They led him through streets and lanes, every one of which Thomas knew better than his catechism a good deal. All at once they bustled him in at a church door. In the vestibule Thomas saw that there were but two with him—Mr. Kitely, whom he now recognized, and a little man with his hair standing erect over his pale face, like corn on the top of a chalk-cliff. Him, too, he recognized, for Mr. Spelt had done many repairs for him. The other two had disappeared. Neither Mr. Salter nor Mr. Dolman cared to tempt Providence by coming further. It was Jim who had secured his arms, and saved Kitely's head. Mr. Kitely made way for Thomas to enter first. Fearful of any commotion, he yielded still, and went into a pew near the door. The two men followed him. It is time I should account for the whole of this strange proceeding.

Jim Salter did not fail to revisit The Mermaid on the day of Tom's departure, but he was rather late, and Tom was gone. As to what had become of him, Mr. Potts thought it more prudent to profess ignorance. He likewise took another procedure upon him, which, although well-meant, was not honest. Regardless of Thomas's desire that Jim should have a half-sovereign for the trouble of the preceding day, Mr. Potts, weighing the value of Jim's time, and the obligation he was himself under to Tom, resolved to take Tom's interests in his own hands, and therefore very solemly handed a half-crown and a florin, as what Thomas had left for him, across the counter to Jim. Jim took the amount in severe dudgeon. The odd sixpence was especially obnoxious. It was grievous to his soul.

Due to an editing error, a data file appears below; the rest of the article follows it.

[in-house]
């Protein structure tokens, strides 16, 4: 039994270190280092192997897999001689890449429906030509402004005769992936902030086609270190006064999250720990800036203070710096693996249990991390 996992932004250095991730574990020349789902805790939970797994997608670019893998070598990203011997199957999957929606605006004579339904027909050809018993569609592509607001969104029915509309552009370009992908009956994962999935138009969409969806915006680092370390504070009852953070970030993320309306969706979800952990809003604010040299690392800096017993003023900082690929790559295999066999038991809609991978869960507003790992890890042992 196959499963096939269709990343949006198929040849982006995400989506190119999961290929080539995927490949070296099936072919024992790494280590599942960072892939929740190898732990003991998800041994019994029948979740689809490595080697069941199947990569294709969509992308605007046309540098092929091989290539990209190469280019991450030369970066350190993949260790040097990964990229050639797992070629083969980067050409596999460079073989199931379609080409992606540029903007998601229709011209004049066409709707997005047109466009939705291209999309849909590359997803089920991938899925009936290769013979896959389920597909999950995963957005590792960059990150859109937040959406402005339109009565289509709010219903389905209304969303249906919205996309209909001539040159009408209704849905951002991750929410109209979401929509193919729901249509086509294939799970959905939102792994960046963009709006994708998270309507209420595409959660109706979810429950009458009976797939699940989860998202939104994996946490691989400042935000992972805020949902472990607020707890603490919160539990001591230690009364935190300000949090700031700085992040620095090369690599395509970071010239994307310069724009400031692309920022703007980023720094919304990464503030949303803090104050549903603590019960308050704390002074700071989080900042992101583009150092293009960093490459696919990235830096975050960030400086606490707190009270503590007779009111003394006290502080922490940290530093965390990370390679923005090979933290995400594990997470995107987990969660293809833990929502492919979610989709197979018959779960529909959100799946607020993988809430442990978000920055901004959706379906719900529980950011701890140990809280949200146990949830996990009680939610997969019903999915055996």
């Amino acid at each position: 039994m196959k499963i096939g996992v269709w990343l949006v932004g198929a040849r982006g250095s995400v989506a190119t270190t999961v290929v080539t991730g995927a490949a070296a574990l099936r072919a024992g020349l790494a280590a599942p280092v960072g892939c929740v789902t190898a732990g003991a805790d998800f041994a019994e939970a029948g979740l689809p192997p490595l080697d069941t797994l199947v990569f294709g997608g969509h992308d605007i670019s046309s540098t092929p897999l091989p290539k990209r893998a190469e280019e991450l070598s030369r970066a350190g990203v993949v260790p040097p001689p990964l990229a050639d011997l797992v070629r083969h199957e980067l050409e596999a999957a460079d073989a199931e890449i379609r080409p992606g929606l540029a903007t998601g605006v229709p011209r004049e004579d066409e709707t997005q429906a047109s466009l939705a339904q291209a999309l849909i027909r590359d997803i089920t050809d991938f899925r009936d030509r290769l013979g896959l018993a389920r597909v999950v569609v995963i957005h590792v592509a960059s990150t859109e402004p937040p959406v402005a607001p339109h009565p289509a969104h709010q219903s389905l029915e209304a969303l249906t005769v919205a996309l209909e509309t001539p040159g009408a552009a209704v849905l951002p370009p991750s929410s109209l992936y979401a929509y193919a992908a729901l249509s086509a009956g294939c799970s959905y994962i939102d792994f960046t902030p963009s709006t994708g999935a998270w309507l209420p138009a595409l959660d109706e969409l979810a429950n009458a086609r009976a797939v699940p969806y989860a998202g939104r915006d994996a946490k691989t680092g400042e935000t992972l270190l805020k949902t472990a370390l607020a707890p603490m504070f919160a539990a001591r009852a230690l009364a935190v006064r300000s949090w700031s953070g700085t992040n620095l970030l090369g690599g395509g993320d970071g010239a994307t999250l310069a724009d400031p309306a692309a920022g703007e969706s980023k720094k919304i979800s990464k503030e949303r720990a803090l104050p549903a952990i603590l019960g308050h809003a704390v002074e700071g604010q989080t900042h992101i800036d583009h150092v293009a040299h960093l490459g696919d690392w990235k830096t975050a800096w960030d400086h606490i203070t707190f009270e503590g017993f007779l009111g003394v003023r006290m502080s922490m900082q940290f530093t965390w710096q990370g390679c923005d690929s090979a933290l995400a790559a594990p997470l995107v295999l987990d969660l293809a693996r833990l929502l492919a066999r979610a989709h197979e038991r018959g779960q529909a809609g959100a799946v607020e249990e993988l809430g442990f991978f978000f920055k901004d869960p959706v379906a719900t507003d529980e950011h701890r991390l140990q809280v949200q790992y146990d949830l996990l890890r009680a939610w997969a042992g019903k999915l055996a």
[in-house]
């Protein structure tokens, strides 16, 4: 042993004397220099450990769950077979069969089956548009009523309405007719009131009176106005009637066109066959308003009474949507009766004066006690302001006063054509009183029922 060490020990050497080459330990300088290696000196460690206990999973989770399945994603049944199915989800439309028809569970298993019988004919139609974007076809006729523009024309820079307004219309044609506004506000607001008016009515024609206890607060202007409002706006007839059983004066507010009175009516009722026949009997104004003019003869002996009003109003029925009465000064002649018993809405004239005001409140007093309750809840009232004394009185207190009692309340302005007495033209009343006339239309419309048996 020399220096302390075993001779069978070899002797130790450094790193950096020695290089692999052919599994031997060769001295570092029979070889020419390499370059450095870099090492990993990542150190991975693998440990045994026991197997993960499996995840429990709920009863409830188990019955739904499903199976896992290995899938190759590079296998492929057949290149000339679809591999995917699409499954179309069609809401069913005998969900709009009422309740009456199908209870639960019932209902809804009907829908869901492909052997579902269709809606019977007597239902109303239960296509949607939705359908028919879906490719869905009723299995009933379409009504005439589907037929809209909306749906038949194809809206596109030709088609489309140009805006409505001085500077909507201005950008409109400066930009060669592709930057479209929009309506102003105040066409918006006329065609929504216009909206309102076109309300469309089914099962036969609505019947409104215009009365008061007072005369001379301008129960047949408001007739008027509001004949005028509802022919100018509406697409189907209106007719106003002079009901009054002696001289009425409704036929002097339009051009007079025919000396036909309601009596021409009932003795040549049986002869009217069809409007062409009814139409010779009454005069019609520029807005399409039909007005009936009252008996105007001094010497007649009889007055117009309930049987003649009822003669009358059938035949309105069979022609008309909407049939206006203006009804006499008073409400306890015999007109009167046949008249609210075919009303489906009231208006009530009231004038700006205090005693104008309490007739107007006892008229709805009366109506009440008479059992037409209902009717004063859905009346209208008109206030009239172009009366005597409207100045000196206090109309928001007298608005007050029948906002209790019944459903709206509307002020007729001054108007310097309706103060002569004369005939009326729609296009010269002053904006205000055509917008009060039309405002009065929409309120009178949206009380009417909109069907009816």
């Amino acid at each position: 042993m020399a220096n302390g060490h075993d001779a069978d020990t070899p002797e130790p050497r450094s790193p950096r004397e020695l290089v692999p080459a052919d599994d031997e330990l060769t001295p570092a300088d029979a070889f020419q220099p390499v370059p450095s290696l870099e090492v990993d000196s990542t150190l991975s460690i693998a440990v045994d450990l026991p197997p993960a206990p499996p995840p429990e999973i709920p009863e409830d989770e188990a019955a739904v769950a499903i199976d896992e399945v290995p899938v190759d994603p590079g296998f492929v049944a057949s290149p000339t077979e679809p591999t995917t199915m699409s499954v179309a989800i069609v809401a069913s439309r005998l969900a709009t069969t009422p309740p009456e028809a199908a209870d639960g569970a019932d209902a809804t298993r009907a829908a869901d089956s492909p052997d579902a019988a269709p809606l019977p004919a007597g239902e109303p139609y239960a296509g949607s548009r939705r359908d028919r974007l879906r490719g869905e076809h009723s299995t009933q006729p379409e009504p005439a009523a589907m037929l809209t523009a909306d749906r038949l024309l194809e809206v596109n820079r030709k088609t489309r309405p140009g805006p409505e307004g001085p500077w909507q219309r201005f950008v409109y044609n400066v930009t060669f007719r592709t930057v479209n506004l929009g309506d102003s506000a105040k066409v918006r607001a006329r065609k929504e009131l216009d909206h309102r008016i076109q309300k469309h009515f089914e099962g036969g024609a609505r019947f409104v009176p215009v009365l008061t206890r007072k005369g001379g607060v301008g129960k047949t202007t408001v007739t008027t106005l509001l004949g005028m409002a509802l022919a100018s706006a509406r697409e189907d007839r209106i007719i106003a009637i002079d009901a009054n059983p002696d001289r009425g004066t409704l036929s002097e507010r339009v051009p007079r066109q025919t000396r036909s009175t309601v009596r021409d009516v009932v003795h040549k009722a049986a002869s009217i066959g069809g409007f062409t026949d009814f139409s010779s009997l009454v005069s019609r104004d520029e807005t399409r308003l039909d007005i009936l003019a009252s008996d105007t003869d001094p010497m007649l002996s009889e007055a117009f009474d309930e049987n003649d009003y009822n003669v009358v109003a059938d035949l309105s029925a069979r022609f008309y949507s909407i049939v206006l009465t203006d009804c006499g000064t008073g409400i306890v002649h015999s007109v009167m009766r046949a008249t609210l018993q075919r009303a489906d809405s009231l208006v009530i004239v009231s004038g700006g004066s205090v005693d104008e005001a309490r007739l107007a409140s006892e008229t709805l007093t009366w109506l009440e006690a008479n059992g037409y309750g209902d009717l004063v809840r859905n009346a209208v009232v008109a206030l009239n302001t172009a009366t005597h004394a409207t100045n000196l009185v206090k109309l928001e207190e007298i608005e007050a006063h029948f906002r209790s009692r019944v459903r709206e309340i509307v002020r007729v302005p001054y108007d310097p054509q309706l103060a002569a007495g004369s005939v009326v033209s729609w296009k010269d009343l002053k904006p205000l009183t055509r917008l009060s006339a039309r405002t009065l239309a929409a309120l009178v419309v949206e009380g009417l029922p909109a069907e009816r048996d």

“Four and sixpence! Four bob and one tanner,” said Jim, in a tone of injury, in which there certainly was no pretence—“after a-riskin' of my life, not to mention a-wastin' of my precious time for the ungrateful young snob. Four and sixpence !”

Mr. Potts told him with equal solemnity, a righteous indignation looking over the top of his red nose, to hold his jaw, or go out of his tavern. Whereupon Jim gave a final sniff, and was silent, for where there was so much liquor on the premises it was prudent not to anger The Mermaid's master. Thereupon the said master, probably to ease his own conscience Jim-wards, handed him a glass of old Tom, which Jim, not without suspicion of false play, emptied and deposited. From that day, although he continued to call occasionally at The Mermaid, he lost all interest in his late client, never referred to him, and always talked of Bessie Poits as if he himself had taken her out of the water.